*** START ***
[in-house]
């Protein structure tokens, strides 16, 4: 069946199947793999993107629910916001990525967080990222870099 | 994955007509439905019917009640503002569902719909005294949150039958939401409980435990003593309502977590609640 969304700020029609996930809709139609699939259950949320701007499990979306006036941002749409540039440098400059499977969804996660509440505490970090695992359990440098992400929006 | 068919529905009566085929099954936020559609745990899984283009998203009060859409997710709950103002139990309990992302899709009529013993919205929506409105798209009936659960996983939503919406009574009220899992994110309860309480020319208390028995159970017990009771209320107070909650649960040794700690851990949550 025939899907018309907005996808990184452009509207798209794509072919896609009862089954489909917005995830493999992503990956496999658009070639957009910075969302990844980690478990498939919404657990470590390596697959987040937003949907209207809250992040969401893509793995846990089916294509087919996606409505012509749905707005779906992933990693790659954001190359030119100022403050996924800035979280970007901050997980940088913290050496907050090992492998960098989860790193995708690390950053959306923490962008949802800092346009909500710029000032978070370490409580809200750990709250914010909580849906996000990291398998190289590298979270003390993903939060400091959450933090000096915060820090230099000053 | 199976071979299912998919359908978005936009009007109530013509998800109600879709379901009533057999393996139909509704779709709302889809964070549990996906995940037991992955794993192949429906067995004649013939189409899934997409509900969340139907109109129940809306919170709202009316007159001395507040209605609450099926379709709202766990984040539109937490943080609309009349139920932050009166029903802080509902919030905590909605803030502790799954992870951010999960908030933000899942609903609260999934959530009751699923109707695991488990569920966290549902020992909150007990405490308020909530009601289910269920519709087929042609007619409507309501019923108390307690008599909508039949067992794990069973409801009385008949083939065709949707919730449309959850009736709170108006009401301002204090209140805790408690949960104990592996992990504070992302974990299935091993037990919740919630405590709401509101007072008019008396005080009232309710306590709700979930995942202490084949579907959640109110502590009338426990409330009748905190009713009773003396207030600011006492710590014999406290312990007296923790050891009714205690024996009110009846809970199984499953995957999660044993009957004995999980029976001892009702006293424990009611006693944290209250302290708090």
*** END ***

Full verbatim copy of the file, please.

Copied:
[in-house]
């Protein structure tokens, strides 16, 4: 069946199947793999993107629910916001990525967080990222870099 | 994955007509439905019917009640503002569902719909005294949150039958939401409980435990003593309502977590609640 969304700020029609996930809709139609699939259950949320701007499990979306006036941002749409540039440098400059499977969804996660509440505490970090695992359990440098992400929006 | 068919529905009566085929099954936020559609745990899984283009998203009060859409997710709950103002139990309990992302899709009529013993919205929506409105798209009936659960996983939503919406009574009220899992994110309860309480020319208390028995159970017990009771209320107070909650649960040794700690851990949550 025939899907018309907005996808990184452009509207798209794509072919896609009862089954489909917005995830493999992503990956496999658009070639957009910075969302990844980690478990498939919404657990470590390596697959987040937003949907209207809250992040969401893509793995846990089916294509087919996606409505012509749905707005779906992933990693790659954001190359030119100022403050996924800035979280970007901050997980940088913290050496907050090992492998960098989860790193995708690390950053959306923490962008949802800092346009909500710029000032978070370490409580809200750990709250914010909580849906996000990291398998190289590298979270003390993903939060400091959450933090000096915060820090230099000053 | 199976071979299912998919359908978005936009009007109530013509998800109600879709379901009533057999393996139909509704779709709302889809964070549990996906995940037991992955794993192949429906067995004649013939189409899934997409509900969340139907109109129940809306919170709202009316007159001395507040209605609450099926379709709202766990984040539109937490943080609309009349139920932050009166029903802080509902919030905590909605803030502790799954992870951010999960908030933000899942609903609260999934959530009751699923109707695991488990569920966290549902020992909150007990405490308020909530009601289910269920519709087929042609007619409507309501019923108390307690008599909508039949067992794990069973409801009385008949083939065709949707919730449309959850009736709170108006009401301002204090209140805790408690949960104990592996992990504070992302974990299935091993037990919740919630405590709401509101007072008019008396005080009232309710306590709700979930995942202490084949579907959640109110502590009338426990409330009748905190009713009773003396207030600011006492710590014999406290312990007296923790050891009714205690024996009110009846809970199984499953995957999660044993009957004995999980029976001892009702006293424990009611006693944290209250302290708090």